Quote of the Week – Commands and Promises

The following is taken from Martin Luther’s closing reflections in The Babylonian Captivity of the Church (October 1520). Note that after suggesting here that prayer, the Word, and the Christian’s cross might “seemingly be numbered with the sacraments,” Luther does go on to say that, properly speaking, sacrament is a label best reserved for “promises that have signs attached to them,” namely baptism and the Lord’s Supper. The quote is shared here not so much for Luther’s reflections on the sacraments, but for his reflection on law and gospel as the two main and thoroughgoing doctrines of Holy Scripture.

There are several other things, besides these, that can seemingly be numbered with the sacraments, namely all those things for which a divine promise has been made, like prayer, the Word, and the cross. For in many places Christ has promised those who pray that he will hear and answer them, especially in Luke 11, where he invites us to pray with many parables [11:5-13], and says concerning the Word, “Blessed are those who hear the Word of God and preserve it” [11:28]. And who can count up how many times he promises help and glory to the afflicted, the suffering, and the humbled? Yes, who can enumerate all the promises of God, since all of Scripture has the purpose of inciting us to faith, driving with commands and threats in this place and alluring with promises and consolations in that one? For indeed everything written in Scripture is either command or promise; the commands humble the proud with their demands, and the promises lift up the humbled with their remissions.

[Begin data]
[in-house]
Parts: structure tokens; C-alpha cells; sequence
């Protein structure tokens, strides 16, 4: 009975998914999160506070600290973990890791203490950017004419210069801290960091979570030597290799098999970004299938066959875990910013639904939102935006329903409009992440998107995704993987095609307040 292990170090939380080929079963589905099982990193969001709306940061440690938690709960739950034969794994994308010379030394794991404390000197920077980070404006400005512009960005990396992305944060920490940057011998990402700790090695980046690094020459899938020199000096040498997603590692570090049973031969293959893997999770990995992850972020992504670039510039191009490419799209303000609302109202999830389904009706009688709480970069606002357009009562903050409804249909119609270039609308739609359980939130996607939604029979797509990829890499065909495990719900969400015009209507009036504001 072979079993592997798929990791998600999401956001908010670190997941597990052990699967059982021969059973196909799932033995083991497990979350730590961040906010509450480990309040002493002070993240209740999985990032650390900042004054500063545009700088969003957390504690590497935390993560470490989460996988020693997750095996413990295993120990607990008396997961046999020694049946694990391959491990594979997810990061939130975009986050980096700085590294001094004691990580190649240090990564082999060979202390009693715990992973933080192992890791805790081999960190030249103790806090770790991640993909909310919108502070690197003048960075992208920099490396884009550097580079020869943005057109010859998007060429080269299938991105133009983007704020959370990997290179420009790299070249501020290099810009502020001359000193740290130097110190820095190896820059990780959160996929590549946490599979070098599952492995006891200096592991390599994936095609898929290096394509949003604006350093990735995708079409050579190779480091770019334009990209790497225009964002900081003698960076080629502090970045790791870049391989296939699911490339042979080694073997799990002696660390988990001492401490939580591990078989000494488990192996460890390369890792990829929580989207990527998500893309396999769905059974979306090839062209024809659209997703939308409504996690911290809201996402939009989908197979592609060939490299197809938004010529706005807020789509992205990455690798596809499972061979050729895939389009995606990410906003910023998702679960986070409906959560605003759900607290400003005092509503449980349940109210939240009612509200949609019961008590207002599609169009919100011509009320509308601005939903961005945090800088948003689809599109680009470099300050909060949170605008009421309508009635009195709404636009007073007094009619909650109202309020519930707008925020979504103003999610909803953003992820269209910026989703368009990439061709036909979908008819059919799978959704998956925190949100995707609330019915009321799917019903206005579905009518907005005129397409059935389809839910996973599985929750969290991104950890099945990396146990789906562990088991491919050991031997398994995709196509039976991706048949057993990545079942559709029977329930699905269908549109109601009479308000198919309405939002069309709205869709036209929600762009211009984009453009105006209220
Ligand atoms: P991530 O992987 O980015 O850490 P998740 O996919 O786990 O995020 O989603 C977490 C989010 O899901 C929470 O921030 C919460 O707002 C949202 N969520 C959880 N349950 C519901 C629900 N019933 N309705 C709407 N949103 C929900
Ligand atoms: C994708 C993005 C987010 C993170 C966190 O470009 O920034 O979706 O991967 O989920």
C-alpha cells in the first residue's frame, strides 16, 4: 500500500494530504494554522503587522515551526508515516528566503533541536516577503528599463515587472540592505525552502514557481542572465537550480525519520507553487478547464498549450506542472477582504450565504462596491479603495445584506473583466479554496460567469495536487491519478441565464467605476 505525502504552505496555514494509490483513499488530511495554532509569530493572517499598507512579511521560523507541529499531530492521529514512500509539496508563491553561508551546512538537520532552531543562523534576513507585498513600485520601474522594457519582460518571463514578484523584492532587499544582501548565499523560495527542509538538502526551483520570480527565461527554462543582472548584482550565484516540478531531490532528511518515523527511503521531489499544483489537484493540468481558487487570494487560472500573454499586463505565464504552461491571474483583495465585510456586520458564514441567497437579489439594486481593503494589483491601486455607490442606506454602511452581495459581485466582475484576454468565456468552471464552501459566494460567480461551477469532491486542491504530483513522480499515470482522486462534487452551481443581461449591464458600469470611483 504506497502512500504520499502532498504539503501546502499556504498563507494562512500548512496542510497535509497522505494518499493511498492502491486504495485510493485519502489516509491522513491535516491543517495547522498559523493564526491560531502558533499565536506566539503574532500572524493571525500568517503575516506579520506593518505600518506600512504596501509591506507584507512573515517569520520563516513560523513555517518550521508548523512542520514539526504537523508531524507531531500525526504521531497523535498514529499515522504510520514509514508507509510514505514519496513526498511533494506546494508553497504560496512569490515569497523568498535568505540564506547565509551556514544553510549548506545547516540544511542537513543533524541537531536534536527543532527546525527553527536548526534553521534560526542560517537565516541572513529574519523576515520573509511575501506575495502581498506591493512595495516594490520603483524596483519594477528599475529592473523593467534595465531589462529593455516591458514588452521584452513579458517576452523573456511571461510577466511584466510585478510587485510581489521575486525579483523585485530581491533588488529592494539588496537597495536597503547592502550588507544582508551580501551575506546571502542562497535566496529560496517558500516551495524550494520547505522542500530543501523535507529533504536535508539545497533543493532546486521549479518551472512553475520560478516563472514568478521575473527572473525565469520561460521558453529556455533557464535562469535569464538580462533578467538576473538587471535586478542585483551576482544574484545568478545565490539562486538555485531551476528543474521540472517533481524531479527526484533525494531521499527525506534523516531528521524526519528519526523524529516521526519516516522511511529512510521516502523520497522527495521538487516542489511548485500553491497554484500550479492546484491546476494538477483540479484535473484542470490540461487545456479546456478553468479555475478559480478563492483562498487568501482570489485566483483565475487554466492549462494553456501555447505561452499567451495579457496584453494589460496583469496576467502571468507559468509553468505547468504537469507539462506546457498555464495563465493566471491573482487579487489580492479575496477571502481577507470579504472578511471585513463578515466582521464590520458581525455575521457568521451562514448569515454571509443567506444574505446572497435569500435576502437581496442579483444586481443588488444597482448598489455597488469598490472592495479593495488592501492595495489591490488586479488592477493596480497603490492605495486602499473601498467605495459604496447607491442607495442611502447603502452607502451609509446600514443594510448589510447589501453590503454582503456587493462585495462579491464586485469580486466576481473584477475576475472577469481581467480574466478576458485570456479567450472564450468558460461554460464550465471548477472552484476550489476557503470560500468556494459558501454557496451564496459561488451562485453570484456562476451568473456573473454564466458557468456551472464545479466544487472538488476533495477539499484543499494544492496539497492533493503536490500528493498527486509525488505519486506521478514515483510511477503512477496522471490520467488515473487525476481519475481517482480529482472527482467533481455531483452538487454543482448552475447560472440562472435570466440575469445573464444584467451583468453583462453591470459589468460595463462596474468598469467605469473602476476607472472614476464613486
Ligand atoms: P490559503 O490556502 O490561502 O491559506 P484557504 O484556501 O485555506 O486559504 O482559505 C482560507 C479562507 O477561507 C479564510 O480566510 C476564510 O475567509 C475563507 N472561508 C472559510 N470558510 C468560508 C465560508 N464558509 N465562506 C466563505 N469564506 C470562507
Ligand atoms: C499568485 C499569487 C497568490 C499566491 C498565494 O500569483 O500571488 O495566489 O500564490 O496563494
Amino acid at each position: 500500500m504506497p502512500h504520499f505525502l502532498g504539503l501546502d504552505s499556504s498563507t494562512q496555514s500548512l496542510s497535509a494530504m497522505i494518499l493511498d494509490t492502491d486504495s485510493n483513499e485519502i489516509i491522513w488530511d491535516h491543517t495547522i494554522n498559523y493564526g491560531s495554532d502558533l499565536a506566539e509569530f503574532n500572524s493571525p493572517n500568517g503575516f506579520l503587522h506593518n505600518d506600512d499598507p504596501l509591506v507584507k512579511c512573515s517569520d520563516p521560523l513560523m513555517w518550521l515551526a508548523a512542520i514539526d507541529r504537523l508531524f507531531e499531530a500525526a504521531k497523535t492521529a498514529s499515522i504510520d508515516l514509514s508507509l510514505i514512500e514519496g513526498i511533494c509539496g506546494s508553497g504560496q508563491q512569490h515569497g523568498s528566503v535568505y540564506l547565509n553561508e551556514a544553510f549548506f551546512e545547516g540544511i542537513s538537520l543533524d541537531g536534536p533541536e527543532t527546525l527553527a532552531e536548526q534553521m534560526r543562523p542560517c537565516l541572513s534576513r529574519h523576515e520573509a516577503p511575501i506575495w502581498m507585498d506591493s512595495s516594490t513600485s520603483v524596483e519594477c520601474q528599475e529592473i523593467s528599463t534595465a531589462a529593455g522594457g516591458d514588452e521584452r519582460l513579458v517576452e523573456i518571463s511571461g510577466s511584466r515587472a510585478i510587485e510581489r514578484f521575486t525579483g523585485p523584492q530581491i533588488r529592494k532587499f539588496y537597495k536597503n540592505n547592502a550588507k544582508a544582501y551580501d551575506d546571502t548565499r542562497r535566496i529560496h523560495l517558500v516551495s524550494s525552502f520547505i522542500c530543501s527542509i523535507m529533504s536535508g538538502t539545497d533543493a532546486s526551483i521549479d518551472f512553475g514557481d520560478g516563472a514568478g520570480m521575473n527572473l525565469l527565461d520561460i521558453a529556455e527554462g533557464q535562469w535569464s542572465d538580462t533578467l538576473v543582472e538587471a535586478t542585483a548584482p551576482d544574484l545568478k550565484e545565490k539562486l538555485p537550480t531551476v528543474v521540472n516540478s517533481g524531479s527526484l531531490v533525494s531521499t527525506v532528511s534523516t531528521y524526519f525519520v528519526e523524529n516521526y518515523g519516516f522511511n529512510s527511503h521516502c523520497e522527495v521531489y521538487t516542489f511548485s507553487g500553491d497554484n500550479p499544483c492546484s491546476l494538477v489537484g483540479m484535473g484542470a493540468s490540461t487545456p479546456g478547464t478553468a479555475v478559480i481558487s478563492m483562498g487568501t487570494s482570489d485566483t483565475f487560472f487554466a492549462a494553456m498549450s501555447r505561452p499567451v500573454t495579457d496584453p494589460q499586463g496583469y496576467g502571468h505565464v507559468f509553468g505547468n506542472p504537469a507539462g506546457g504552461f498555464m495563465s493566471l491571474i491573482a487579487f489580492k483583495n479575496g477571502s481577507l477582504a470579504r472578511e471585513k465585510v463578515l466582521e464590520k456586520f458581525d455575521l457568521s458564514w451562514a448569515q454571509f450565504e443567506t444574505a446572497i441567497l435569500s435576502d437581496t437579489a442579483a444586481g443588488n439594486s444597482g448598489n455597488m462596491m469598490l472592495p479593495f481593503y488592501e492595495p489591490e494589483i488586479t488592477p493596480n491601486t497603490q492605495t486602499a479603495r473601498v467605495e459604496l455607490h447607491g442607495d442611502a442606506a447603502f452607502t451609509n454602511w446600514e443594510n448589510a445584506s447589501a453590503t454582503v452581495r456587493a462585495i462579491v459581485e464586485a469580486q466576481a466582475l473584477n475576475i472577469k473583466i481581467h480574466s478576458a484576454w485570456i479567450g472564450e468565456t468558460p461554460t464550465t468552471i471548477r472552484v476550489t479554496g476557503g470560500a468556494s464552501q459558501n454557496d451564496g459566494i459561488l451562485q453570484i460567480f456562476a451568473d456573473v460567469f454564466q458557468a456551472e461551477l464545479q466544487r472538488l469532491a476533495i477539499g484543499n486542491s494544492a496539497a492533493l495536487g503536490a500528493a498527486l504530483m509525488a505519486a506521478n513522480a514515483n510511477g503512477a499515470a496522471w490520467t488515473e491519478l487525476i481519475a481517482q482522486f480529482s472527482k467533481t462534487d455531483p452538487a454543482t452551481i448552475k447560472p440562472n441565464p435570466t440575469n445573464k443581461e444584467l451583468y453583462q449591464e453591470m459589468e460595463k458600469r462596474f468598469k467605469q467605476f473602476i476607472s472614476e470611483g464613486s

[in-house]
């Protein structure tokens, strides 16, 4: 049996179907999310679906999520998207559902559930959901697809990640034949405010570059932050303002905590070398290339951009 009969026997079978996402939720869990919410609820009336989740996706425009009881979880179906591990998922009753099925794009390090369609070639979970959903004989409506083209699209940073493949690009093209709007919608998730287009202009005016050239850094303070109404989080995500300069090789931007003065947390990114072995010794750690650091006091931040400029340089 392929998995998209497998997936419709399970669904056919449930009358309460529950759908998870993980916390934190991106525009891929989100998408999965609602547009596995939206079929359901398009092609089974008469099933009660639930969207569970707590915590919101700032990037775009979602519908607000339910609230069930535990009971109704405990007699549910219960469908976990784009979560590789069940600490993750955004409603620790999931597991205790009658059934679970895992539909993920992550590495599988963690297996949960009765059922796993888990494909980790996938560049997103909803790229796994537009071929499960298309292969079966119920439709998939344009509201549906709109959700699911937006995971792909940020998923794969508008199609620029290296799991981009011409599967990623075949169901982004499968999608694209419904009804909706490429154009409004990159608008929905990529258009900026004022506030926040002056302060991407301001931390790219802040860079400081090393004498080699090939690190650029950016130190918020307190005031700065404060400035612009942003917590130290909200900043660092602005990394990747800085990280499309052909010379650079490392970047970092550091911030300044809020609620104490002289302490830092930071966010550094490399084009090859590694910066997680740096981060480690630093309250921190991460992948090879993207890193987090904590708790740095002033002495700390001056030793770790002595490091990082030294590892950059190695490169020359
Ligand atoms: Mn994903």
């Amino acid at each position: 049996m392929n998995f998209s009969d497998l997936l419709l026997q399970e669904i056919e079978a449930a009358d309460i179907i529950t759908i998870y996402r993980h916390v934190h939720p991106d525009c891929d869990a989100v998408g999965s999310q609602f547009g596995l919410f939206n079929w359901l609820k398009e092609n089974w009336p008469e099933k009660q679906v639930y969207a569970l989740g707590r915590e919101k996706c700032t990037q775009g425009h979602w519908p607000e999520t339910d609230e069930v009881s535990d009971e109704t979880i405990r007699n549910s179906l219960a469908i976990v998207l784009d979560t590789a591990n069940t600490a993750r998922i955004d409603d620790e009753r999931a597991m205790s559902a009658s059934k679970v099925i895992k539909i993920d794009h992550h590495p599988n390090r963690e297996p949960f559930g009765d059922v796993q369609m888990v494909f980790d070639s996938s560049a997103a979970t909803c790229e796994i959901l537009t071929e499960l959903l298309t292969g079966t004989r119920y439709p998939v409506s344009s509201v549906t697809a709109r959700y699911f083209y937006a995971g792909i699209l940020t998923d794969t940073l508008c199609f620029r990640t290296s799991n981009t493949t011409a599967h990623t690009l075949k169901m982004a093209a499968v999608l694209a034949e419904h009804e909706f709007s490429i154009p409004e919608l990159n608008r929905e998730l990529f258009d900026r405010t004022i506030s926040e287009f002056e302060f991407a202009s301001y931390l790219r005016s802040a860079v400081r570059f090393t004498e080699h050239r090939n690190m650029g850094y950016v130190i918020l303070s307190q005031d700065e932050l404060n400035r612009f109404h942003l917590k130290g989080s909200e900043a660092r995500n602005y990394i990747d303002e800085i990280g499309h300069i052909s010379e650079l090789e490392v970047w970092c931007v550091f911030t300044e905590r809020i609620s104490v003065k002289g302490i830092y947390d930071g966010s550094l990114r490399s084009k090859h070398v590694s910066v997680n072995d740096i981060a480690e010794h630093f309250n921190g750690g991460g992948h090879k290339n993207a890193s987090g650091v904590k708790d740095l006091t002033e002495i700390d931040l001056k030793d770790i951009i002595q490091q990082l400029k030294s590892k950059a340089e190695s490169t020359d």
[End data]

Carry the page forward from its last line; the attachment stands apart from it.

Source
Weimarer Ausgabe 6:571,572

Luther Christmas Sermons to Press!

The bad news: I have removed Martin Luther’s five sermons on Isaiah’s six names for Jesus from this blog.

The good news: I have removed them as a result of a contract with Northwestern Publishing House (NPH), who will, God willing, publish them in connection with the upcoming 500th anniversary of the Lutheran Reformation. The plan at this point is to publish them as an Advent/Christmas devotional.

This 1531 Christmas sermon series by Luther is not only thoroughly scriptural and edifying, but is also of historical value. It provides a good glimpse into Luther the man – his sense of humor, his past experiences in the Roman Church, his experience with the German Peasants’ War, and his down-to-earth manner of communicating God’s word.

Please watch for this book from NPH in 2017, and thanks for your continued support of Red Brick Parsonage!